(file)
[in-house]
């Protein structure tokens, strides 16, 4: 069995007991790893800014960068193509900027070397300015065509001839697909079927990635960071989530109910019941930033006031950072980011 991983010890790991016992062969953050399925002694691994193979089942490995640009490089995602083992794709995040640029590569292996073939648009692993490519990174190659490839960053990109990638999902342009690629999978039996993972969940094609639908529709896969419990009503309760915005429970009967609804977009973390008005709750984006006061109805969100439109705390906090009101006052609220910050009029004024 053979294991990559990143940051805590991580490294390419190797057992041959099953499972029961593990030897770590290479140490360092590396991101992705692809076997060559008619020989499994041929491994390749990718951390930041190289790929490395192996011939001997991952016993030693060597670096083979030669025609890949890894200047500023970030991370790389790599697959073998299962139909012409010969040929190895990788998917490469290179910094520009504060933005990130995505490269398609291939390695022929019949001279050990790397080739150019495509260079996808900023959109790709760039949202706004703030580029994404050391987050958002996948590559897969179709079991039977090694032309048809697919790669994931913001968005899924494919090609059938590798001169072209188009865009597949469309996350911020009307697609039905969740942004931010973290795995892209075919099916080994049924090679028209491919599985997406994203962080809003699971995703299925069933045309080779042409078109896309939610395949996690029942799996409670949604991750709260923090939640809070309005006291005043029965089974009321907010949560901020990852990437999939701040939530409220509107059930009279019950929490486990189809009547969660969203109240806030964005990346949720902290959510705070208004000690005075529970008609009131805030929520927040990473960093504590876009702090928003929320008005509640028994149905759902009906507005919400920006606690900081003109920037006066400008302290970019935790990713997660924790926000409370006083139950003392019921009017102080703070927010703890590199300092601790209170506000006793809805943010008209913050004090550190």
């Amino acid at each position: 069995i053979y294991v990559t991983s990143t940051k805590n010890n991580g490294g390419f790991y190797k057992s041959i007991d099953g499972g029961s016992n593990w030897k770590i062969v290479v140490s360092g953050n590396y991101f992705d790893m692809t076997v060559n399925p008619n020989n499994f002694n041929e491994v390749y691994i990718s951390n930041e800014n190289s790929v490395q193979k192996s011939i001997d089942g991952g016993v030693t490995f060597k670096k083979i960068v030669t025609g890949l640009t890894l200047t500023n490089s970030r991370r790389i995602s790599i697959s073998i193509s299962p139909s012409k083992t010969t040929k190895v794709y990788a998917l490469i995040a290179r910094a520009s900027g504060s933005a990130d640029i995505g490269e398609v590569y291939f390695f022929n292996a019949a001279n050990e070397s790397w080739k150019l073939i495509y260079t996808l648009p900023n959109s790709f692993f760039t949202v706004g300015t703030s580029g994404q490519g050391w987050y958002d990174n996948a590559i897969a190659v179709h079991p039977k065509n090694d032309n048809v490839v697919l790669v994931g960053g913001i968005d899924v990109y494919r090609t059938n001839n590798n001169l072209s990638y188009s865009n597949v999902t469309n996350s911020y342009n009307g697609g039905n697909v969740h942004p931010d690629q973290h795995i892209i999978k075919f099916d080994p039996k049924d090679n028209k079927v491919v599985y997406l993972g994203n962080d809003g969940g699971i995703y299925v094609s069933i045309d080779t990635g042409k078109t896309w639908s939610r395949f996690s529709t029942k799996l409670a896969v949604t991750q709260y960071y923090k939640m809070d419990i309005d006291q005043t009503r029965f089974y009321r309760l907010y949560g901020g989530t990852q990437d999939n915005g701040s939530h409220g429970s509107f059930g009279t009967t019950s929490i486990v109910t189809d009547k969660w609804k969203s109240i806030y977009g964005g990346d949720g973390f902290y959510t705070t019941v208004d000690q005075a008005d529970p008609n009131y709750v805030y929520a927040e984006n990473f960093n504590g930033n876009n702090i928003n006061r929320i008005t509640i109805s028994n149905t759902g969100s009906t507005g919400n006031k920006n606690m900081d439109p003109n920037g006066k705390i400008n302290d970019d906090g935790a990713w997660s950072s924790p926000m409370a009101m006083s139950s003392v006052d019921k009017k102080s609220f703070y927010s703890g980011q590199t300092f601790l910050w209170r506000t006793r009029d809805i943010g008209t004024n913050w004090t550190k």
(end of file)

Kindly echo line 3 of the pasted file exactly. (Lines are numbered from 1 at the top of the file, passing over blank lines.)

């Amino acid at each position: 069995i053979y294991v990559t991983s990143t940051k805590n010890n991580g490294g390419f790991y190797k057992s041959i007991d099953g499972g029961s016992n593990w030897k770590i062969v290479v140490s360092g953050n590396y991101f992705d790893m692809t076997v060559n399925p008619n020989n499994f002694n041929e491994v390749y691994i990718s951390n930041e800014n190289s790929v490395q193979k192996s011939i001997d089942g991952g016993v030693t490995f060597k670096k083979i960068v030669t025609g890949l640009t890894l200047t500023n490089s970030r991370r790389i995602s790599i697959s073998i193509s299962p139909s012409k083992t010969t040929k190895v794709y990788a998917l490469i995040a290179r910094a520009s900027g504060s933005a990130d640029i995505g490269e398609v590569y291939f390695f022929n292996a019949a001279n050990e070397s790397w080739k150019l073939i495509y260079t996808l648009p900023n959109s790709f692993f760039t949202v706004g300015t703030s580029g994404q490519g050391w987050y958002d990174n996948a590559i897969a190659v179709h079991p039977k065509n090694d032309n048809v490839v697919l790669v994931g960053g913001i968005d899924v990109y494919r090609t059938n001839n590798n001169l072209s990638y188009s865009n597949v999902t469309n996350s911020y342009n009307g697609g039905n697909v969740h942004p931010d690629q973290h795995i892209i999978k075919f099916d080994p039996k049924d090679n028209k079927v491919v599985y997406l993972g994203n962080d809003g969940g699971i995703y299925v094609s069933i045309d080779t990635g042409k078109t896309w639908s939610r395949f996690s529709t029942k799996l409670a896969v949604t991750q709260y960071y923090k939640m809070d419990i309005d006291q005043t009503r029965f089974y009321r309760l907010y949560g901020g989530t990852q990437d999939n915005g701040s939530h409220g429970s509107f059930g009279t009967t019950s929490i486990v109910t189809d009547k969660w609804k969203s109240i806030y977009g964005g990346d949720g973390f902290y959510t705070t019941v208004d000690q005075a008005d529970p008609n009131y709750v805030y929520a927040e984006n990473f960093n504590g930033n876009n702090i928003n006061r929320i008005t509640i109805s028994n149905t759902g969100s009906t507005g919400n006031k920006n606690m900081d439109p003109n920037g006066k705390i400008n302290d970019d906090g935790a990713w997660s950072s924790p926000m409370a009101m006083s139950s003392v006052d019921k009017k102080s609220f703070y927010s703890g980011q590199t300092f601790l910050w209170r506000t006793r009029d809805i943010g008209t004024n913050w004090t550190k």